Ship carrying 20,000 Kalashnikov rifles seized in Greece
November 11, 2013
By JOSEPH FITSANAKIS | intelNews.org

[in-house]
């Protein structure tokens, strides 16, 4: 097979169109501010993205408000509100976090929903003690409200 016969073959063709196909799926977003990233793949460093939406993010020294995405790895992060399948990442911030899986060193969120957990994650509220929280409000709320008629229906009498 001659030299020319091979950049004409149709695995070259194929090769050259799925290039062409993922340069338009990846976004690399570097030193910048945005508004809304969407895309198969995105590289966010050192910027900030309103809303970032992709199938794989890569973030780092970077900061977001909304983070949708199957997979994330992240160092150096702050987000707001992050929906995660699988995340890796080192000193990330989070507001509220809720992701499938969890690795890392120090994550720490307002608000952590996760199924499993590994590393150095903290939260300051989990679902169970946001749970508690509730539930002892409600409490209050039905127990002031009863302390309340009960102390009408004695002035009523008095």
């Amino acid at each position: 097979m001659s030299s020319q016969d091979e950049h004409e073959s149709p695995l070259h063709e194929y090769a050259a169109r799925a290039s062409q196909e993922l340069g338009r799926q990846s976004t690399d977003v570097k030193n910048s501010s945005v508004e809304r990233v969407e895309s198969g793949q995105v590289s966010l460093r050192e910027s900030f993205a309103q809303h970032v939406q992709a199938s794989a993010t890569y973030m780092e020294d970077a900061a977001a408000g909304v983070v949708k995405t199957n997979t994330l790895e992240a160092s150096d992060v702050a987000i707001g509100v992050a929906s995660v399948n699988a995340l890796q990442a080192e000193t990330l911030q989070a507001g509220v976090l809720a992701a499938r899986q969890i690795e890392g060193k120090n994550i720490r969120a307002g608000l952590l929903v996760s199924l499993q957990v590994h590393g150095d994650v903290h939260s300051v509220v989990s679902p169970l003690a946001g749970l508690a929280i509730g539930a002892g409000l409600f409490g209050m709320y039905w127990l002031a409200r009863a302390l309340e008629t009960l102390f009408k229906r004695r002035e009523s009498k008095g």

The Hellenic Coast Guard in Greece has seized a cargo ship carrying explosives, ammunition, and about 20,000 Kalashnikov assault rifles, allegedly bound for Syria or Libya. The Associated Press quoted an anonymous official from the Greek Ministry of Mercantile Marine, who said that the ship, Nour-M, is flagged under Sierra Leone and set sail from Ukraine early last week. It was intercepted on Friday while passing through Greek territorial waters, near the Aegean island of Symi. Upon inspection, it was found to be carrying thousands of AK-47s, as well as ammunition and an undisclosed quantity of explosives. As the ship’s documentation did not mention the highly irregular cargo, the Greek authorities decided to escort the vessel to the eastern Aegean island of Rhodes, where it remains under Coast Guard protection. The ship’s crew of three Turkish nationals, including the captain, and three Indian nationals, have been arrested. Interestingly, some maritime transportation databases state the vessel’s destination port as Tartus in Syria, while others suggest it was headed to Tripoli in Libya. Adding to the perplexity of the case, the ship’s Turkish captain told Greek authorities that his destination port was Iskenderun in Turkey. The Greek government has refused to give details about the ship’s itinerary, stating simply that “the exact destination of the arms and ammunition has yet to be verified”, while no precise information has been provided about Nour-M’s cargo. There are unconfirmed reports, however, that, in the past, the same vessel has troubled international maritime authorities, who suspect its captain of involvement in international narcotics smuggling. On Friday, the Reuters news agency aired an insightful analysis on the strong connection between the political chaos that rains in the Middle East and North Africa and the increase in smuggling activity across the Mediterranean. The report states that the political fallout caused by the Arab Spring has fueled a near-unprecedented surge in the smuggling of people, weapons and drugs from and to North Africa and the Middle East. The two most attractive end points for gun smugglers seeking to import small arms from Eastern Europe appear to be Syria and Libya, which have become the destinations of choice for “massive arms smuggling”, according to Reuters. The news agency quotes Masood Karimipour, North Africa and Middle East representative for the United Nations Office for Drugs and Crime. He says that the situation in those two volatile regions has produced “a perfect storm of money, conflict, instability and illicit supply and demand”.